A little over 25 years ago, Toyota launched the Lexus LS400, kicking off Japan’s assault on Europe’s monopoly of the luxury car market. For the LS400 to succeed, it needed to outperform its Old World rivals in almost every way, and it did. A quarter-century later, Lexus, Infiniti, and Acura have all since proven that the Japanese market can rank among the world’s best.
Unfortunately, that open-mindedness hasn’t been extended to South Korean automakers. Yet.
Hyundai is in a similar position that many Japanese automakers were in roughly three decades ago. After an explosive decade of sales, the brand (and its sister company Kia) has truly graduated from bargain-basement economy cars to a global automotive power. And as it’s grown in stature and reputation, the company has begun to dip its toes in the highly profitable – and brutally competitive – luxury market. In 2008, the company launched the Genesis, a BMW 5-Series fighter, and followed it up with a Mercedes S-Class fighter, the Equus, in 2009. At the time, these cars summed up Hyundai’s ethos to a tee: They were beautifully built and competitively equipped cars – and undercut their rivals by thousands.
But sales of the Genesis and Equus have been slow – partially because of their uninspiring styling (something it’s worked to correct on the current-model cars), but mostly because luxury car buyers don’t want to be seen in a Hyundai. So the brand is taking a page out of Toyota’s playbook, and spinning Genesis off into its own luxury brand. That also means the Equus is a thing of the past. Come 2017, it’ll be replaced with the G90, an elegant range-topper that could be the closest thing we’ve seen to a first-generation LS400 this side of the Clinton administration.
In a 1989 review of the Lexus LS400, the Chicago Tribune declared, “Toyota took the BMW, Jaguar and Mercedes, separated the good features from the bad, then reassembled the parts and components into one machine using only the best features from each.”
Today, replace Toyota with Hyundai, and Jaguar with Audi in that equation, and you’ll get the G90. From the two renderings Hyundai has shown us, the influences are pretty clear. Yes, it’s done a great job developing a front fascia that’s recognizable as its own, but from the side you’ve got Audi to the A-pillar, a BMW greenhouse, and Mercedes lines bringing up the rear.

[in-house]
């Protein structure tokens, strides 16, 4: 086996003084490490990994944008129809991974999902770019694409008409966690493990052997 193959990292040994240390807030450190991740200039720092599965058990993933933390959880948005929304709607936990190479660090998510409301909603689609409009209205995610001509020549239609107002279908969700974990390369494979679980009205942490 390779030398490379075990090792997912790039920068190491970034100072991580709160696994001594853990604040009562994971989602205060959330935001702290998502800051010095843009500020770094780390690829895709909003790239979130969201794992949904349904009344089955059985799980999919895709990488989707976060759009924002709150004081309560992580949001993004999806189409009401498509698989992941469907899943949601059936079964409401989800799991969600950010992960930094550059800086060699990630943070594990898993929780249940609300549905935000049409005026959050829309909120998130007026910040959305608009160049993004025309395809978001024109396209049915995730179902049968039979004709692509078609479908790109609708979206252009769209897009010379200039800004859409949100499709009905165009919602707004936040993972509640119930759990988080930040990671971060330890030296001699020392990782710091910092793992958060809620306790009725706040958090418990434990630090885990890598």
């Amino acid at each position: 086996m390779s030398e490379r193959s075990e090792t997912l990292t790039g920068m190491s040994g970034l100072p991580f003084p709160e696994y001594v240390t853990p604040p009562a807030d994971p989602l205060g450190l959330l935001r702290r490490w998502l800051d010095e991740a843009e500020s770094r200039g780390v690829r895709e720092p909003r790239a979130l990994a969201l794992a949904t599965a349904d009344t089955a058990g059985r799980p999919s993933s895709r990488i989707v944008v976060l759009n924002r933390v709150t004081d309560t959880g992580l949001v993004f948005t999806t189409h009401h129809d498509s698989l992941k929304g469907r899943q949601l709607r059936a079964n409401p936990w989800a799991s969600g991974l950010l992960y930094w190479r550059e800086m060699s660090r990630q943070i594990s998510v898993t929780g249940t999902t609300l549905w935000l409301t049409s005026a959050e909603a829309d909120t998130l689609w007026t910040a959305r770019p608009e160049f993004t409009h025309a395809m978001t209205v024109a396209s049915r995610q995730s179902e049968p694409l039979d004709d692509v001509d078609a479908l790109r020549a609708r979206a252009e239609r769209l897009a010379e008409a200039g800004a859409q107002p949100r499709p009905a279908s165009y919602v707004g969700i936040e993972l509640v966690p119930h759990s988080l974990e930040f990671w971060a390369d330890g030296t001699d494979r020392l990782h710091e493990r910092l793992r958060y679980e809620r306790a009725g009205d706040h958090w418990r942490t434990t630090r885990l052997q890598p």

The design itself is based on Hyundai’s handsome Vision-G concept, and if that car was any indication of Genesis’s direction, it looks like Hyundai just might have a contender on its hands. The company says it “… created the Genesis brand for a new generation of discerning consumers. Capitalizing on its success in the fast-growing global car market, Hyundai Motor will launch six new Genesis models by 2020.” We sincerely hope this potential BMW 6-Series/Audi A5/Mercedes S-Class Coupe fighter is one of those six.
But in the meantime, we’ll have the G90, and while its hero worship may be a little transparent, it’s by no means a bad thing. There’s no word on technical specs yet, but Hyundai describes the Genesis line as embodying “Athletic Elegance,” so at the very least, we can expect it to keep up with its European and Japanese rivals. But that’s the biggest danger for Genesis: to succeed, it can’t just keep up with the Joneses. The LS400 established Lexus 25 years ago because it was simply a better car than its rivals. It was faster than the BMW 7-Series, better built than the Jaguar XJ, more advanced than the Mercedes S-Class – and cheaper than all three. It’s only natural that its ascendence to major automaker status, Hyundai launches a luxury brand. Only time will tell if it can take the lessons of the past to make Genesis the premium brand of the future.
Like classics? It’s always Throwback Thursday somewhere.
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